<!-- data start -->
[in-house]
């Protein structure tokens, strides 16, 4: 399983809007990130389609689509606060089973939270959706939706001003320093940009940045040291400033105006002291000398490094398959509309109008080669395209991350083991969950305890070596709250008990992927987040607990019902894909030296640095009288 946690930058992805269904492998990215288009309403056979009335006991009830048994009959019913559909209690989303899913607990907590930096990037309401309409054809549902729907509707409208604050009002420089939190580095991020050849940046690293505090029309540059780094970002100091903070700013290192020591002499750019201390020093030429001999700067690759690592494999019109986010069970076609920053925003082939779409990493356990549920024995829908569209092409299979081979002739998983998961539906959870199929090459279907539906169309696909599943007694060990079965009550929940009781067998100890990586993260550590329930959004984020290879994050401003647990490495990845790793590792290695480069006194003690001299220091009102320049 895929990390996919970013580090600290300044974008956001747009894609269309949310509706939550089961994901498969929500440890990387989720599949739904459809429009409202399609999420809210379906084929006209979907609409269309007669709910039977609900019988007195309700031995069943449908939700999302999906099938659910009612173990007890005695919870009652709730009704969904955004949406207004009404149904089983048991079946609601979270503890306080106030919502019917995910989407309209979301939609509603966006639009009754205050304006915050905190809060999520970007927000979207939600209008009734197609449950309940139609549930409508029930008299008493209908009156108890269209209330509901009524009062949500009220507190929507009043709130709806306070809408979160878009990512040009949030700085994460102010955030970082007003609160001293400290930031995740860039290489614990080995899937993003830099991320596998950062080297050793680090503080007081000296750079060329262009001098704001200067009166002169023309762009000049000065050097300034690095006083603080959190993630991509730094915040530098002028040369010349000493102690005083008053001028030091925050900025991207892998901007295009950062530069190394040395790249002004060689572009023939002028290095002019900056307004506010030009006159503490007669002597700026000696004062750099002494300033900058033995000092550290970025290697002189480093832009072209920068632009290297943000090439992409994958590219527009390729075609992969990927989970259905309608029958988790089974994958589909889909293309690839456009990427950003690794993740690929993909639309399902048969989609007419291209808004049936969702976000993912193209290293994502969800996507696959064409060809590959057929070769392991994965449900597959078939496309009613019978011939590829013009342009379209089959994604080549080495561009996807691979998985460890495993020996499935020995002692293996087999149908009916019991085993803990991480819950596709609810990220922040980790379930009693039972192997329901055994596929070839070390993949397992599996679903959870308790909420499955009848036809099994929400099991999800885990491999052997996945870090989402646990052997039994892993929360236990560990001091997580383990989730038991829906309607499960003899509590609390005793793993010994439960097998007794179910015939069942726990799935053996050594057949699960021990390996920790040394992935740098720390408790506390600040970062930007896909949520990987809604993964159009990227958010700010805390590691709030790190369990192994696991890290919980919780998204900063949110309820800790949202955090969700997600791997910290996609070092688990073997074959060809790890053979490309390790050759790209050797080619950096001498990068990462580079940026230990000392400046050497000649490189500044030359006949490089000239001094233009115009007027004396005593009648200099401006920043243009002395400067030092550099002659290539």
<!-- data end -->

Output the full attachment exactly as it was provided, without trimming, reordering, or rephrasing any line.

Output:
[in-house]
């Protein structure tokens, strides 16, 4: 399983809007990130389609689509606060089973939270959706939706001003320093940009940045040291400033105006002291000398490094398959509309109008080669395209991350083991969950305890070596709250008990992927987040607990019902894909030296640095009288 946690930058992805269904492998990215288009309403056979009335006991009830048994009959019913559909209690989303899913607990907590930096990037309401309409054809549902729907509707409208604050009002420089939190580095991020050849940046690293505090029309540059780094970002100091903070700013290192020591002499750019201390020093030429001999700067690759690592494999019109986010069970076609920053925003082939779409990493356990549920024995829908569209092409299979081979002739998983998961539906959870199929090459279907539906169309696909599943007694060990079965009550929940009781067998100890990586993260550590329930959004984020290879994050401003647990490495990845790793590792290695480069006194003690001299220091009102320049 895929990390996919970013580090600290300044974008956001747009894609269309949310509706939550089961994901498969929500440890990387989720599949739904459809429009409202399609999420809210379906084929006209979907609409269309007669709910039977609900019988007195309700031995069943449908939700999302999906099938659910009612173990007890005695919870009652709730009704969904955004949406207004009404149904089983048991079946609601979270503890306080106030919502019917995910989407309209979301939609509603966006639009009754205050304006915050905190809060999520970007927000979207939600209008009734197609449950309940139609549930409508029930008299008493209908009156108890269209209330509901009524009062949500009220507190929507009043709130709806306070809408979160878009990512040009949030700085994460102010955030970082007003609160001293400290930031995740860039290489614990080995899937993003830099991320596998950062080297050793680090503080007081000296750079060329262009001098704001200067009166002169023309762009000049000065050097300034690095006083603080959190993630991509730094915040530098002028040369010349000493102690005083008053001028030091925050900025991207892998901007295009950062530069190394040395790249002004060689572009023939002028290095002019900056307004506010030009006159503490007669002597700026000696004062750099002494300033900058033995000092550290970025290697002189480093832009072209920068632009290297943000090439992409994958590219527009390729075609992969990927989970259905309608029958988790089974994958589909889909293309690839456009990427950003690794993740690929993909639309399902048969989609007419291209808004049936969702976000993912193209290293994502969800996507696959064409060809590959057929070769392991994965449900597959078939496309009613019978011939590829013009342009379209089959994604080549080495561009996807691979998985460890495993020996499935020995002692293996087999149908009916019991085993803990991480819950596709609810990220922040980790379930009693039972192997329901055994596929070839070390993949397992599996679903959870308790909420499955009848036809099994929400099991999800885990491999052997996945870090989402646990052997039994892993929360236990560990001091997580383990989730038991829906309607499960003899509590609390005793793993010994439960097998007794179910015939069942726990799935053996050594057949699960021990390996920790040394992935740098720390408790506390600040970062930007896909949520990987809604993964159009990227958010700010805390590691709030790190369990192994696991890290919980919780998204900063949110309820800790949202955090969700997600791997910290996609070092688990073997074959060809790890053979490309390790050759790209050797080619950096001498990068990462580079940026230990000392400046050497000649490189500044030359006949490089000239001094233009115009007027004396005593009648200099401006920043243009002395400067030092550099002659290539």